Counselling: how long does it take?
Therapists are often asked how many sessions someone will need before they feel better. Many of us suggest six sessions as a minimum. It takes time to begin to establish the relationship or ‘working alliance‘ with a client. Trust, as you can imagine, is crucially important to the work that we do. If you don‘t feel safe talking to your therapist about deeply personal matters, the work can‘t happen. If the trust isn‘t there, the therapist can‘t challenge your deeply-held assumptions and expect you to consider the usefulness of what‘s being suggested.
So, you‘re usually asked to commit to six sessions. Does this mean that six sessions is all it will take to successfully deal with the matter so troubling that it brought you into therapy in the first place? Maybe. Sometimes. It‘s impossible to be sure. The process proceeds largely at your pace. Six sessions may be enough if the work focuses purely on one particular, clearly defined problem. Six sessions may be enough to begin the work and then you may want to take a break in order to ‘decompress‘ and to see whether the changes made will stick or whether more is needed.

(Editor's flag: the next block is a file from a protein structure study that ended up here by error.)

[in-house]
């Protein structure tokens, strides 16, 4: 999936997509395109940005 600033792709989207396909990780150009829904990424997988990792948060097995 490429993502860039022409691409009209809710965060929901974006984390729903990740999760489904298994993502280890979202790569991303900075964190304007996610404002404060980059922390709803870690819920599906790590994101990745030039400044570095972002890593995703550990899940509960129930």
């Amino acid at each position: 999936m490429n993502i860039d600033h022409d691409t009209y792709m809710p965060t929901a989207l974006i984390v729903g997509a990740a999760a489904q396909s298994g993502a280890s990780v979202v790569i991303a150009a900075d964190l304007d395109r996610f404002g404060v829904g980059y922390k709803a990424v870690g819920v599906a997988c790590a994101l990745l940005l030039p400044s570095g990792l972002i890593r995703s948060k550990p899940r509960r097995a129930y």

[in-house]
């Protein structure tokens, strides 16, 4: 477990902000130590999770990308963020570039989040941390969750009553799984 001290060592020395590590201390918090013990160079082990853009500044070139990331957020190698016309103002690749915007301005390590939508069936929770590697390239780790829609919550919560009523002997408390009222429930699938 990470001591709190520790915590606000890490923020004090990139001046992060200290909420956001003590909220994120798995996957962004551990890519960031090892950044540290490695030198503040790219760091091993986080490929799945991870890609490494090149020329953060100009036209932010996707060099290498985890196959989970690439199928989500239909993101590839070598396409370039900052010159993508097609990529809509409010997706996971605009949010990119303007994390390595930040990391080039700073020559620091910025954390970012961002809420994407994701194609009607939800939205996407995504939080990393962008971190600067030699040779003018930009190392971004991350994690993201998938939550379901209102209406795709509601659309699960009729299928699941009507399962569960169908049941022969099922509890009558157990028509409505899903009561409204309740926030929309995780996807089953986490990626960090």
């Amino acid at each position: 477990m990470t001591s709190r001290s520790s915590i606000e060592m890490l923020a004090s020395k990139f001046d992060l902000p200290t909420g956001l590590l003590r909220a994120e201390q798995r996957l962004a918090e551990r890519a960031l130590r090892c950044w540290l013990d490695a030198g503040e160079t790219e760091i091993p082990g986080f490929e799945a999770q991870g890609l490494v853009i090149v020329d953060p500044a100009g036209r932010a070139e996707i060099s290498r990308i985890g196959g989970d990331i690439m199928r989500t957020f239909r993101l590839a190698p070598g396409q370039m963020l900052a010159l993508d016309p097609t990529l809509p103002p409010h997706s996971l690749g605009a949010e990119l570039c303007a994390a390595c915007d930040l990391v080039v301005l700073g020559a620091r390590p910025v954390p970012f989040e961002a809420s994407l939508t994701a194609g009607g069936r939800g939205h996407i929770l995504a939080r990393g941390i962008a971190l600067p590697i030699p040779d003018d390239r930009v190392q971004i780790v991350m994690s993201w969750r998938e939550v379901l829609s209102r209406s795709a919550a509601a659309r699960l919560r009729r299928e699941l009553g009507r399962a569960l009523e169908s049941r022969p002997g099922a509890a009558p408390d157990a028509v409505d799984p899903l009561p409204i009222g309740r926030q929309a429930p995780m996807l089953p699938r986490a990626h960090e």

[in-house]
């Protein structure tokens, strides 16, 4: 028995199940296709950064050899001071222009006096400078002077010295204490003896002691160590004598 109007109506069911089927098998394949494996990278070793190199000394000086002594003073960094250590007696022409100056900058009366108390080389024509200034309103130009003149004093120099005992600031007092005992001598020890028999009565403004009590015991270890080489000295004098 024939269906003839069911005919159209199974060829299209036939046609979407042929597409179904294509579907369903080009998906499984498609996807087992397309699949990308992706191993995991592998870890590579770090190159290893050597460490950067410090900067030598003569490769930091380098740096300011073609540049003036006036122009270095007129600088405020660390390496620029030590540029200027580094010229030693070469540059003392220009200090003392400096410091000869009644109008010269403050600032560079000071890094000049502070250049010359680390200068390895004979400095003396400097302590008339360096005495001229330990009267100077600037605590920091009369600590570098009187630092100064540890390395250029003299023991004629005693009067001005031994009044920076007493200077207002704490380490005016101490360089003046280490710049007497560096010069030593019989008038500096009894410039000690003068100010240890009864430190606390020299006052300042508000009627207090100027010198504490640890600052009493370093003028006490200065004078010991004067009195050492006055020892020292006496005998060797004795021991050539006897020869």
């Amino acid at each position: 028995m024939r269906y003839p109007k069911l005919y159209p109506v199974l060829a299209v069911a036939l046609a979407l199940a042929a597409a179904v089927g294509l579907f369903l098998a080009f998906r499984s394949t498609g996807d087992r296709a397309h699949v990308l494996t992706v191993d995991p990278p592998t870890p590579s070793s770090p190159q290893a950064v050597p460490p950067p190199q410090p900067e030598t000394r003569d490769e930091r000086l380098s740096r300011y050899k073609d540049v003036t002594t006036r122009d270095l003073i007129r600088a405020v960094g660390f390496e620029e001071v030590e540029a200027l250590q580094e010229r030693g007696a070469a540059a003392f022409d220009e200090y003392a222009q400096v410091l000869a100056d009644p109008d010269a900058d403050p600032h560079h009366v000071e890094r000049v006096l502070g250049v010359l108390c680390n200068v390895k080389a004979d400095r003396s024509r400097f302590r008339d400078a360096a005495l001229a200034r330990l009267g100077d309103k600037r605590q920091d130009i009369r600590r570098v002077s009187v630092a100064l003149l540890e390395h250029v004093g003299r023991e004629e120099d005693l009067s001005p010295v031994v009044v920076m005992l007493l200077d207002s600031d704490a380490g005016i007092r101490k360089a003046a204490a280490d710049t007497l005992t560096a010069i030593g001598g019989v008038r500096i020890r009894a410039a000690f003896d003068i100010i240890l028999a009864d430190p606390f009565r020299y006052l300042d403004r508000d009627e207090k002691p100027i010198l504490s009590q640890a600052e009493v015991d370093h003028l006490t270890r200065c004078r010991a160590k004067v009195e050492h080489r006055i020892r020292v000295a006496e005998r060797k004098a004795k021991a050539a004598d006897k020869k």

Sometimes, it becomes obvious that much more work is needed in order that you can really benefit from it. It‘s hard to unravel a lifetime of ingrained and increasingly disabling feelings, thoughts and behaviours in just a few weeks. If you want to work more deeply, that work takes time and deserves care.
So, there‘s no single answer to the question. It‘s a matter of frequent review and it‘s important to discuss it. Therapists will keep ethical considerations at the forefront of their minds: we don‘t want to create a dependence on us in order to keep a client coming. You will be encouraged to tell your therapist how you feel about your progress and it‘s always your decision whether to stop at six sessions or whether to continue.
As counsellors, we know we‘ve done a good job when we‘re NOT needed any more.
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